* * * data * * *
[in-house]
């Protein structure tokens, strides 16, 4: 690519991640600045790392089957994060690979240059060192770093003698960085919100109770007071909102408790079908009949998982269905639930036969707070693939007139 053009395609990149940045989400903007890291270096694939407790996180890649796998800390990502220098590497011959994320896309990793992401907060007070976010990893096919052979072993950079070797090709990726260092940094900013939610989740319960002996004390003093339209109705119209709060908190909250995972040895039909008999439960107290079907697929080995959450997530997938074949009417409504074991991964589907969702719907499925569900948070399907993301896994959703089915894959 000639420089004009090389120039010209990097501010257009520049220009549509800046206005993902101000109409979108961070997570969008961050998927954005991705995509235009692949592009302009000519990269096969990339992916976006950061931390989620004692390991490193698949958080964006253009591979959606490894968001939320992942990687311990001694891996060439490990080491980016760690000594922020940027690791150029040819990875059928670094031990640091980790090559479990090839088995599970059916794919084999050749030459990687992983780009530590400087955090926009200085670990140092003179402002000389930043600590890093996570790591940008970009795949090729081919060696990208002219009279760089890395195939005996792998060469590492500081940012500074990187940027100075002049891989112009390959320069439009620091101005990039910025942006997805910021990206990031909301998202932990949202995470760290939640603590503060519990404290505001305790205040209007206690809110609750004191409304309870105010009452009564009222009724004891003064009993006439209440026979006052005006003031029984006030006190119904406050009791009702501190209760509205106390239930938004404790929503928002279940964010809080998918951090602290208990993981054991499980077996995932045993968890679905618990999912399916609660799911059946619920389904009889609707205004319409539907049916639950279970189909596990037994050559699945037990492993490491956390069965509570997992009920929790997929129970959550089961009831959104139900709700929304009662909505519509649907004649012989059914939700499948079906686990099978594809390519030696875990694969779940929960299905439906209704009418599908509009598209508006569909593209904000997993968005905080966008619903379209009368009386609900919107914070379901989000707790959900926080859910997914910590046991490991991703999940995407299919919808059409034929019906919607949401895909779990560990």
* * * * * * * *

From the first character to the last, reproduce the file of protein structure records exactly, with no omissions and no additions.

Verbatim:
[in-house]
């Protein structure tokens, strides 16, 4: 690519991640600045790392089957994060690979240059060192770093003698960085919100109770007071909102408790079908009949998982269905639930036969707070693939007139 053009395609990149940045989400903007890291270096694939407790996180890649796998800390990502220098590497011959994320896309990793992401907060007070976010990893096919052979072993950079070797090709990726260092940094900013939610989740319960002996004390003093339209109705119209709060908190909250995972040895039909008999439960107290079907697929080995959450997530997938074949009417409504074991991964589907969702719907499925569900948070399907993301896994959703089915894959 000639420089004009090389120039010209990097501010257009520049220009549509800046206005993902101000109409979108961070997570969008961050998927954005991705995509235009692949592009302009000519990269096969990339992916976006950061931390989620004692390991490193698949958080964006253009591979959606490894968001939320992942990687311990001694891996060439490990080491980016760690000594922020940027690791150029040819990875059928670094031990640091980790090559479990090839088995599970059916794919084999050749030459990687992983780009530590400087955090926009200085670990140092003179402002000389930043600590890093996570790591940008970009795949090729081919060696990208002219009279760089890395195939005996792998060469590492500081940012500074990187940027100075002049891989112009390959320069439009620091101005990039910025942006997805910021990206990031909301998202932990949202995470760290939640603590503060519990404290505001305790205040209007206690809110609750004191409304309870105010009452009564009222009724004891003064009993006439209440026979006052005006003031029984006030006190119904406050009791009702501190209760509205106390239930938004404790929503928002279940964010809080998918951090602290208990993981054991499980077996995932045993968890679905618990999912399916609660799911059946619920389904009889609707205004319409539907049916639950279970189909596990037994050559699945037990492993490491956390069965509570997992009920929790997929129970959550089961009831959104139900709700929304009662909505519509649907004649012989059914939700499948079906686990099978594809390519030696875990694969779940929960299905439906209704009418599908509009598209508006569909593209904000997993968005905080966008619903379209009368009386609900919107914070379901989000707790959900926080859910997914910590046991490991991703999940995407299919919808059409034929019906919607949401895909779990560990």